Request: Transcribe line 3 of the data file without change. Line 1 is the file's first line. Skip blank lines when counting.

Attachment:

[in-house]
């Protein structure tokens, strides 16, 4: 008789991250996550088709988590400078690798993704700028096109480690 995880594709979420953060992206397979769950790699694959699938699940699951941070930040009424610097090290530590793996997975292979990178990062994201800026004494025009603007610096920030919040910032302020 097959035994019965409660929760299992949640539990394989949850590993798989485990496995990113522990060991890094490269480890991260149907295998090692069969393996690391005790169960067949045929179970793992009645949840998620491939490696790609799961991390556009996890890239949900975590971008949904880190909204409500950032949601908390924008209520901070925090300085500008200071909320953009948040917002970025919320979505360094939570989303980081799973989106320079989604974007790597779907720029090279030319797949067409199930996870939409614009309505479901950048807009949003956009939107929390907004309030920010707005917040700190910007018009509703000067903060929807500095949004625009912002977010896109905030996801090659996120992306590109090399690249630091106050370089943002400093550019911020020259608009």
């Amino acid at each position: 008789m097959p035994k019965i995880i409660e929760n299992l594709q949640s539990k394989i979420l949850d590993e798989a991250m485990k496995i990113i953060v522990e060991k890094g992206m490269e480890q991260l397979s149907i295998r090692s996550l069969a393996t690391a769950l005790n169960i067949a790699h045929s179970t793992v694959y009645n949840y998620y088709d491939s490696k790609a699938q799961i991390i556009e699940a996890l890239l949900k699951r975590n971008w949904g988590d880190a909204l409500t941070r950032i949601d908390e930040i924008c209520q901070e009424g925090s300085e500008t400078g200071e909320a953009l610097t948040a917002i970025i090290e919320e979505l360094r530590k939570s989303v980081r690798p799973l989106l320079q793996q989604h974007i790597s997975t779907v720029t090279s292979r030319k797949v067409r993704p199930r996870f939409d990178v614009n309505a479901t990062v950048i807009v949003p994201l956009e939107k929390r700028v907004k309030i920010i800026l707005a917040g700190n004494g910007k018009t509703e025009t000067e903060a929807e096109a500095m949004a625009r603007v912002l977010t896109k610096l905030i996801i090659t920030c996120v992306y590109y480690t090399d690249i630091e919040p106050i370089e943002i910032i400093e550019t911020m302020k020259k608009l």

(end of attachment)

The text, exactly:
């Amino acid at each position: 008789m097959p035994k019965i995880i409660e929760n299992l594709q949640s539990k394989i979420l949850d590993e798989a991250m485990k496995i990113i953060v522990e060991k890094g992206m490269e480890q991260l397979s149907i295998r090692s996550l069969a393996t690391a769950l005790n169960i067949a790699h045929s179970t793992v694959y009645n949840y998620y088709d491939s490696k790609a699938q799961i991390i556009e699940a996890l890239l949900k699951r975590n971008w949904g988590d880190a909204l409500t941070r950032i949601d908390e930040i924008c209520q901070e009424g925090s300085e500008t400078g200071e909320a953009l610097t948040a917002i970025i090290e919320e979505l360094r530590k939570s989303v980081r690798p799973l989106l320079q793996q989604h974007i790597s997975t779907v720029t090279s292979r030319k797949v067409r993704p199930r996870f939409d990178v614009n309505a479901t990062v950048i807009v949003p994201l956009e939107k929390r700028v907004k309030i920010i800026l707005a917040g700190n004494g910007k018009t509703e025009t000067e903060a929807e096109a500095m949004a625009r603007v912002l977010t896109k610096l905030i996801i090659t920030c996120v992306y590109y480690t090399d690249i630091e919040p106050i370089e943002i910032i400093e550019t911020m302020k020259k608009l």